8. Apologies for resurrecting an older thread but as regards formatting tools I use BiNG. Although not freeware, there is a trial period. Furthermore (and similarly to PM which I also use), it can be run from a bootable CD with no installation, which is the way I like to run any partition manager utility. BiNG will detect hard drives connected via USB2 and will allow formats, resizing, etc. My use of PM was superseded to an extent by BiNG simply because I was under the impression that PM8 (which I understand Norton has now dropped from its line up) could only handle max partition sizes of 320GB. On previous PM versions that I used eg PM6 there was also a size limitation officially of 40-50gb but would work to 80gb. Beyond the safe limits PM would just crash the partition on any attempt to create or resize.. I too have external USB drives formatted to FAT32 my largest is 500gb (465GiB) and works fine. Not sure if I feel confident having a larger partition than that. As an aside (and I am sure that a lot of you are well aware of this) one can also use GParted as a (free) partition manager (create, resize, etc) this prog can either be downloaded as a standalone utility or can be run from a Linux Live CD (I particularly like Puppy Linux, which I also have installed on a dual boot system). GParted is quick efficient and as safe as BiNG. Good Luck
  9. Correct. At install I did indeed select the option NOT to enable kernelEX on all executables by default. Cheers
  10. My question was more to do with the procedure that I used, ie is that generally the way to go about it in using KernelEX. If you see what I mean Cheers
  11. Many thanks for your reply loblo. I think I understand what you are saying. My somewhat pedestrian interpretation is questioning why bother then having the 1st option Use default compatibility options [KernelEX is disabled], if it is actually enabled as you say but not in any special mode. I guess as I understand KernelEX better and become more proficient with it the penny will eventually drop as to the significance of that entry. Let me as you a further question relating to my original post Did I follow the correct procedure to install KernelEX ie place the 2 files (are both files required?) which I specified above in the C:\windows\system folder then run KernelEX. Lastly, any ideas on my SuperAntiSpyware install as detailed above. Does it look like I did the right thing. I have never actually installed any progs in XP under compatibility mode so effectively this was my first time. Perhaps some other users can also offer some comments please. Cheers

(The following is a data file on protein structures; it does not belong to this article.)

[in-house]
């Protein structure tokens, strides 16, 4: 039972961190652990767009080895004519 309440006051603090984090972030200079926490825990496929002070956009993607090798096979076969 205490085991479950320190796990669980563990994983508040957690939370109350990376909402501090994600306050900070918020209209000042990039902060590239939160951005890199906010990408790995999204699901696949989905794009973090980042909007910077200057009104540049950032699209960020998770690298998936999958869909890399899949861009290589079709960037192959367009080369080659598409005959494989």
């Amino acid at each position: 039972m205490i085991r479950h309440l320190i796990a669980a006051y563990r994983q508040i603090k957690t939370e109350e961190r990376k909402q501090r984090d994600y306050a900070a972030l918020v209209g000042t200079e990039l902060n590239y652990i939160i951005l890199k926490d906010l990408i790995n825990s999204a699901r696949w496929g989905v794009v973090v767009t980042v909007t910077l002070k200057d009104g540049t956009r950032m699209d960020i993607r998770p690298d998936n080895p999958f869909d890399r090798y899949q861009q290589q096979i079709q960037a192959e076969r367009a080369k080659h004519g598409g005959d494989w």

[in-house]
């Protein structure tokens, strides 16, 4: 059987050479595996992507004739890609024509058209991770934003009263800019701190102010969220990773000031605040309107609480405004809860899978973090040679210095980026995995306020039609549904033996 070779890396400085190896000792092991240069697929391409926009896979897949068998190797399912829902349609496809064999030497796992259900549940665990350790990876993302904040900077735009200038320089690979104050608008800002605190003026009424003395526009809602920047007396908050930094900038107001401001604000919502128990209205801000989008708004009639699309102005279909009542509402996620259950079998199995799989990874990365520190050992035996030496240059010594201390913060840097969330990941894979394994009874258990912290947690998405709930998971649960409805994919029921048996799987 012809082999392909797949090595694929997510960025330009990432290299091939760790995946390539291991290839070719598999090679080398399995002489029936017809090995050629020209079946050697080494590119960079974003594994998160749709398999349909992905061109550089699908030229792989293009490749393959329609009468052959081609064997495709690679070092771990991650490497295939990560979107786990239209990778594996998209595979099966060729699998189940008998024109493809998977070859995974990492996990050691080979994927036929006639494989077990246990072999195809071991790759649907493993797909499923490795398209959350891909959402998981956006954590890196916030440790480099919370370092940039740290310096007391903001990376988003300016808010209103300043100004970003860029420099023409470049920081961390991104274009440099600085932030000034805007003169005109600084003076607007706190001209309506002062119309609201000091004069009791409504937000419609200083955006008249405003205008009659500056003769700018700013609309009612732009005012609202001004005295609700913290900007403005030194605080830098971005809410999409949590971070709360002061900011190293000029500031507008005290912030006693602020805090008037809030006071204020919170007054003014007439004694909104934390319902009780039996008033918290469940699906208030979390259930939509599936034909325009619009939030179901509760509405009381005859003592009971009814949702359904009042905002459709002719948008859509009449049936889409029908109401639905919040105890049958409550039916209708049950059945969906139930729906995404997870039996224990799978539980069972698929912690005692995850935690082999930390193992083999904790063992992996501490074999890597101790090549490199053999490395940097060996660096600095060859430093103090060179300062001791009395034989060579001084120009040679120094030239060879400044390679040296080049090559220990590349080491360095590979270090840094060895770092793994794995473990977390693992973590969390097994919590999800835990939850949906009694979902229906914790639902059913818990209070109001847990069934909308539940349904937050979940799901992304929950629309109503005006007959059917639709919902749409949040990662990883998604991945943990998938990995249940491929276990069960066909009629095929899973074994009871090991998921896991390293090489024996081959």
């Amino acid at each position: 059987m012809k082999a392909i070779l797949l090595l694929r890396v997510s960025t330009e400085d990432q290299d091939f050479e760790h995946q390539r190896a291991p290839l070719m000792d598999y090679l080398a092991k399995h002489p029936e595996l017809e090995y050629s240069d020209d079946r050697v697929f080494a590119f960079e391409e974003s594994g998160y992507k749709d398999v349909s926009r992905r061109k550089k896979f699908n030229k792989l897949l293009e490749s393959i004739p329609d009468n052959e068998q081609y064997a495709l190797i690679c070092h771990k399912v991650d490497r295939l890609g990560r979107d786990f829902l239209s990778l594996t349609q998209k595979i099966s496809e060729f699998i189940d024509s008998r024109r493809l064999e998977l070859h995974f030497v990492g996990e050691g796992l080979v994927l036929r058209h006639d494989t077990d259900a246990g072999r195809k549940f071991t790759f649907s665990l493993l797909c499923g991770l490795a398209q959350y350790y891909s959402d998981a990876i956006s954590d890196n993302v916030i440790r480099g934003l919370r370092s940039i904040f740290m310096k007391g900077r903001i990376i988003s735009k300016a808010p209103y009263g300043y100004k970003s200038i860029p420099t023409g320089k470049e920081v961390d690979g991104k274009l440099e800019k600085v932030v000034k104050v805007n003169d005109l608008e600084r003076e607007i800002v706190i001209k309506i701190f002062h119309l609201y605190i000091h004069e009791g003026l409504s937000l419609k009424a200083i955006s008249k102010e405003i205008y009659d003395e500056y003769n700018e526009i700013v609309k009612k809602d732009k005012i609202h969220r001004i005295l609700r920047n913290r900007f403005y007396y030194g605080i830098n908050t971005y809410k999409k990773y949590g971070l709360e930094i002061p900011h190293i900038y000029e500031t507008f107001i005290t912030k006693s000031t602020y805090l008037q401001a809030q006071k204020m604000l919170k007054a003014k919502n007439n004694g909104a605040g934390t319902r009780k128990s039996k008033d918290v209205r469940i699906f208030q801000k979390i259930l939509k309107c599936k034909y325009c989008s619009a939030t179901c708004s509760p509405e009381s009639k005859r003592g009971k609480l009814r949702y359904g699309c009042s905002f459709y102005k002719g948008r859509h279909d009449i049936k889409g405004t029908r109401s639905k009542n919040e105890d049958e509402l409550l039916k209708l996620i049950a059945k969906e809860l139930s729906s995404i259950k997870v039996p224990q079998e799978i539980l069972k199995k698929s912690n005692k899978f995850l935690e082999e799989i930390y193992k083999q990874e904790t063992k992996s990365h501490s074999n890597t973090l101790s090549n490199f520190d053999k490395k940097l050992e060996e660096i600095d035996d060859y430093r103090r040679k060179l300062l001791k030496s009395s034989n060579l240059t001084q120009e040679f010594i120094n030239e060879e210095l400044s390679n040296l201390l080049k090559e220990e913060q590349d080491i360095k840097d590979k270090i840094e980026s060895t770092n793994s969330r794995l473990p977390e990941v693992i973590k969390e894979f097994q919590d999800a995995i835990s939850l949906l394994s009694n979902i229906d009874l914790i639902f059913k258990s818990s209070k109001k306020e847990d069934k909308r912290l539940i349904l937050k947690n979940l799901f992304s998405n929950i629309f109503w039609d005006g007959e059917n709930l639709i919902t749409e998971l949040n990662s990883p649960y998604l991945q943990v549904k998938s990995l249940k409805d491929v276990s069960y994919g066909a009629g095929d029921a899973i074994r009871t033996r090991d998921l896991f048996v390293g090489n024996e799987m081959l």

12. Wonder if someone can just confirm that what I am doing is correct 1. As regards installing KernelEX [v4.5 RC5] Prior to installing KernelEX, need to download unicows.exe and place the 2 files unicows.dll & unicows.pdb into C:\windows\system Is that correct? 2. I installed SuperAntiSpyware 4.32.1000 [98SE is not supported in this version]. The following is the only way that I could get SAS to install and work. a) Right click on sas.exe installer >KernelEX and selected compatibility mode > 98SE prior to install. b ) After install, used KernelEX to run Superantispyware.exe and runsas.exe in compatibility mode >XP SP2 c) with new definitions file, equally prior to running the update, I selected compatibility mode > 98SE (on the new definitions file). The updated definitions were successfully applied. Have I done everything correctly. SAS seems to be working fine [so far] with no issues. As a final question. KernelEX's property box has 3 entries under basic options. What is the difference between - Use default compatibilty options [KernelEX is disabled] & - Disable KernelEX extensions I am not sure if I should have posted this in the existing KernelEX thread or not so I apologise in advance in the event that I should not have started this thread Many thanks for any info provided Cheers
  13. Just wanted to say thank you rloew. I installed the patch. Did some lengthy testing with Prime95 which all went fine and have since been using it with no issues so far. Cheers
  14. Many thanks for your response Glenn9999. Bummer but not unexpected. Cheers
  15. Trying to increase the size of one icon in my systray. I just want to make it a bit wider. Does anyone know the registry key that will allow this. Or is there a prog that will can be used. Cheers